More Than Just a COLORFUL Skirt

Dr. Christina Kishimoto
Dr. Christina Kishimoto

A few weeks into the school year, on September 15th, public schools, organizations and companies around the country celebrate the historical contributions of what is today the fastest growing ethnic group in our nation – Hispanics. Over 42% of the U.S. population today is nonWhite, and students of color are now the majority of public school students at 54%. Hispanics alone constitute 20% of the total U.S. population. Because of the pace of growth amongst Hispanic groups, we see market responses from businesses, to media and marketing campaigns, to schools, to politics. But do not be misled by the glossy, celebratory ads and Hispanic-centric goods increasing on shelves in stores. The Hispanic or Latinx accent, culture, food, arts and stories were once a thing of disdain in this country rather than a historical celebration, and there is a small vocal minority that would like to reinforce this bias.

National Hispanic Heritage Month is an annual celebration that honors the history, culture, and contributions of Hispanic and Latino Americans in the United States. The origins of this month-long celebration can be traced back to 1968 when President Lyndon B. Johnson first established Hispanic Heritage Week. This week included September 15th and 16th, which marks the independence anniversaries of several Latin American countries, including Mexico, Costa Rica, El Salvador, Guatemala, and Honduras (although it ignores others). The initiative aimed to recognize and appreciate the rich diversity and contributions of Hispanic individuals in American society. In 1988, under President Ronald Reagan, Hispanic Heritage Week was expanded to a month-long celebration, starting on September 15th and ending on October 15th. I always thought that the straddling of two months was appropriately symbolic of how Hispanics have had to straddle a history of being part of two worlds in this one country.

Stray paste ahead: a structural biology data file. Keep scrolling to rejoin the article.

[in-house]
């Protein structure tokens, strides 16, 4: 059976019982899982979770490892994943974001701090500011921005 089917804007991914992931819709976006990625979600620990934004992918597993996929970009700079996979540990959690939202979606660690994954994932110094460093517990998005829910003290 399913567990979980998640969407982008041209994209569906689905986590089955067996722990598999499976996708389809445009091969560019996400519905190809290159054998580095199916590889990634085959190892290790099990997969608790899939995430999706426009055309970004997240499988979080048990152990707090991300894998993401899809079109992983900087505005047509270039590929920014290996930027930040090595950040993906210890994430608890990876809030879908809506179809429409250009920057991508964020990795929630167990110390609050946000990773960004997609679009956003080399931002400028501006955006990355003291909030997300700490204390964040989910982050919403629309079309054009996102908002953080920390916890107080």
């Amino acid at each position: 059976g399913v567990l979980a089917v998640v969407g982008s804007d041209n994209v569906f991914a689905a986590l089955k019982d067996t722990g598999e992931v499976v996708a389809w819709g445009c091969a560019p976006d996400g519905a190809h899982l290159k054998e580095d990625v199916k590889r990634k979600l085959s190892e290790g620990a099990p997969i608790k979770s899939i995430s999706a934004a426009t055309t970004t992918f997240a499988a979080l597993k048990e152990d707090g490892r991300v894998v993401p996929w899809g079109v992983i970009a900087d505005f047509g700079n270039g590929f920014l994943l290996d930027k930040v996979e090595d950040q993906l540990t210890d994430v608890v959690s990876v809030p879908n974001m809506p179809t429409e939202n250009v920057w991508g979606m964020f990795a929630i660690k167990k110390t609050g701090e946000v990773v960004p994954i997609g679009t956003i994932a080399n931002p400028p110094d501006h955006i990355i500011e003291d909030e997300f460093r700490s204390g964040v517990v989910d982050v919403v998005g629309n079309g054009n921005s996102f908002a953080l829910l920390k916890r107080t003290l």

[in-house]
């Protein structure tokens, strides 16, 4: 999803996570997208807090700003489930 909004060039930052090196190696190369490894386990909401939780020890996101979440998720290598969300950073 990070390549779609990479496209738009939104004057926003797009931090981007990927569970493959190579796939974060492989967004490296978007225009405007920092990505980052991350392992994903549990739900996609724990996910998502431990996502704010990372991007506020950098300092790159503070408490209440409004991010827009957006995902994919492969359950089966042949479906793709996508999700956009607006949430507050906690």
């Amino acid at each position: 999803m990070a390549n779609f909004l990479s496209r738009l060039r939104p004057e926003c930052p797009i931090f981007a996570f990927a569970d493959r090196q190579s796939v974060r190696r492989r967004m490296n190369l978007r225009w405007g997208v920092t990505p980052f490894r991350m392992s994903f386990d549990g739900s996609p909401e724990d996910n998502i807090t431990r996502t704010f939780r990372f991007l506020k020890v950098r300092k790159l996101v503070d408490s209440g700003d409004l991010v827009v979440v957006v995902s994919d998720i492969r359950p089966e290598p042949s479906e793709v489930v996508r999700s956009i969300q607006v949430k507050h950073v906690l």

Hispanics are a very diverse group of people. While Mexicans make up the largest group within the population of Hispanics, there are 27 other recognized Hispanic groups in the U.S. Therefore, as you look to celebrate culture and contributions, don’t forget to also tell the deeper stories of the Hispanic subgroups that are part of your community. Authentic stories and celebrations of contributions to science, technology, medicine, the arts, and other construction of knowledge and community creates the opportunity to get to know groups of people more authentically rather than in some easy-to-capture aggregate. Therefore, teach students to ask which Hispanic country is being represented by the lesson and encourage them to be curious about whether the people in their lesson are from a lineage of those who were part of the first nations in the U.S., “acquired” through territorial annexations, or newer arrivals like most of our nation. The real stories are found in understanding the throughlines of U.S. history.

As a Puerto Rican raised in the South Bronx, Hispanic Heritage celebrations were a point of personal and community pride, and more importantly were an extension of the lessons we received year round (not just in September) about diverse contributors to the economic and cultural history of the United States. In my elementary school, all students took a Latino History class and a Black History class. It was the highlight of fifth grade. We were all Black and Latino, so it makes sense right? Yet by today’s political standards, teachers back then would have been charged with criminal activity for being inclusive and teaching children of color that we had a rich history of contributions to be honored and told. Our students deserve to learn each other’s rich stories. We should not apologize for seeing the worth in all people that built this nation.